Louis CK goes “there” in anti-Donald Trump letter
posted at 11:01 am on March 6, 2016 by Taylor Millard
Louis CK is invoking the “H” word in a letter asking people not to vote for Donald Trump. The comedian thinks Trump is a new incarnation of German dictator Adolf Hitler and wants conservatives to not vote for him. Via The Daily Beast’s transcript of CK’s newsletter (language cleaned up):
Please stop it with voting for Trump. It was funny for a little while. But the guy is Hitler. And by that I mean that we are being Germany in the 30s. Do you think they saw the [crap] coming? Hitler was just some hilarious and refreshing dude with a weird comb over who would say anything at all…
I get that all these people sound like [bull crap] soft criminal opportunists. The whole game feels rigged and it’s not going anywhere but down anymore. I feel that way sometimes.
And that voting for Trump is a way of saying “[frack] it. [Frack] them all”. I really get it. It’s a version of national Suicide. Or it’s like a big hit off of a crack pipe. Somehow we can’t help it. Or we know that if we vote for Trump our phones will be a reliable source of dopamine for the next four years. I mean I can’t wait to read about Trump every day. It’s a rush. But you have to know this is not healthy.
If you are a true conservative. Don’t vote for Trump. He is not one of you. He is one of him. Everything you have heard him say that you liked, if you look hard enough you will see that he one day said the exact opposite. He is playing you.
Before someone goes off and says, “Oh, Louis CK is just some left wing comic,” he’s actually not. CK writes the next president should be a conservative because “we had Obama for eight years and we need balance.” So this isn’t like George Clooney criticizing Trump because he’s an avowed Hillary Clinton supporter. Here is someone who believes the country should be in the hands of conservatives, just not Trump.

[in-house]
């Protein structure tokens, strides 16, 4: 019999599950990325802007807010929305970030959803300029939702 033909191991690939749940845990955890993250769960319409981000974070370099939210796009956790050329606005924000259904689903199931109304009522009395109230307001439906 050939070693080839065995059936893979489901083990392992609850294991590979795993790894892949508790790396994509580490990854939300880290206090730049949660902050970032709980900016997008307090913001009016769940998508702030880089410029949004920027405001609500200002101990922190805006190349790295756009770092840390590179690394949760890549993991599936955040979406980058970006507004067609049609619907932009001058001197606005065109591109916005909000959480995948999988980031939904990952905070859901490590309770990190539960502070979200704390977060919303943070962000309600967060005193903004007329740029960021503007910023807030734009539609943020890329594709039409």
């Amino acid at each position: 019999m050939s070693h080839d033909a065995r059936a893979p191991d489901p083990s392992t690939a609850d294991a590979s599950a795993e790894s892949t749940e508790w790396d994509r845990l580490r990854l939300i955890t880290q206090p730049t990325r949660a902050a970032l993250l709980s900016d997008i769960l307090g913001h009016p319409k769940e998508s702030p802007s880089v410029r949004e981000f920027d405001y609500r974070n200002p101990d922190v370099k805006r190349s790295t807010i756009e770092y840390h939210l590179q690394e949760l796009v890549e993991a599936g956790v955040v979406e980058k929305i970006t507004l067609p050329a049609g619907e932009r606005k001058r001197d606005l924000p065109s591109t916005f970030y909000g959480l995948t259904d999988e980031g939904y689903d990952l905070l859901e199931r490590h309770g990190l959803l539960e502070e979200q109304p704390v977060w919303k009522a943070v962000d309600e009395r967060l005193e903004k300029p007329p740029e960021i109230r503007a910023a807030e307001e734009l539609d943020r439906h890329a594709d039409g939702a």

My only concern is invoking the name, “Adolf Hitler.” He’s a leader in his own special realm of evil, along with Josef Stalin and Mao Zedong, of statists who made sure millions of people were killed because they disagreed with the Powers That Be. I’m not sure saying “Trump is Hitler” is wise because there was (thankfully) only one Hitler. Anne Frank’s stepsister told Newsweek Trump is acting like another Hitler because she thinks he’s inciting racism. She may be right too based on Trump getting supporters at a Florida rally to either do a loyalty oath to him or swear to vote in the primary. But there’s a big difference between the two because one is going after Trump’s statements and positions and the other is a broad characterization.
The other worry is the fact the name “Hitler” has been used so many other times to describe leaders the opposition doesn’t like. How often have George W. Bush and Barack Obama been compared to Hitler? There may be a time when Hitler does come to U.S. politics, but how effective is the “OMG! He’s Hitler reborn” warning going to actually work if Americans have been told “wolf” over and over again? It’s more than likely going to be DOA because no one will be willing to listen. So people need to be very careful when they decide to invoke the name of dictators who have preyed on their people and send them to the gas chamber or gallows. The U.S. is lucky to have NOT dealt with a Hitler as leader (Japanese internment camps, press crackdowns, and NSA spying notwithstanding), and I think people need to be VERY careful when bringing his name up as a slur against the opposing party. The name “Hitler” brings about such a strong reaction from both sides, it’s not easy to quell those emotions once the comparison is out.
This isn’t suggesting people shouldn’t be on the look out for politicians who want to take away our freedom. They need to be watchful for every single chance that freedom is put at risk. But they also need to not immediately yell, “HITLER!” or “SOCIALIST!” when someone comes along. The better way is to explain why the “common sense proposal” really isn’t common sense, or why the government doesn’t need to be involved. This way people can learn about freedom vs. government intervention, so they can see why the former is better than the latter. It also means listening to others who try tactics that actually work. Yelling “Constitution! Constitution!” may not be the best strategy, but talking about how government bureaucracy hurts more than helps might work. It just depends on the audience.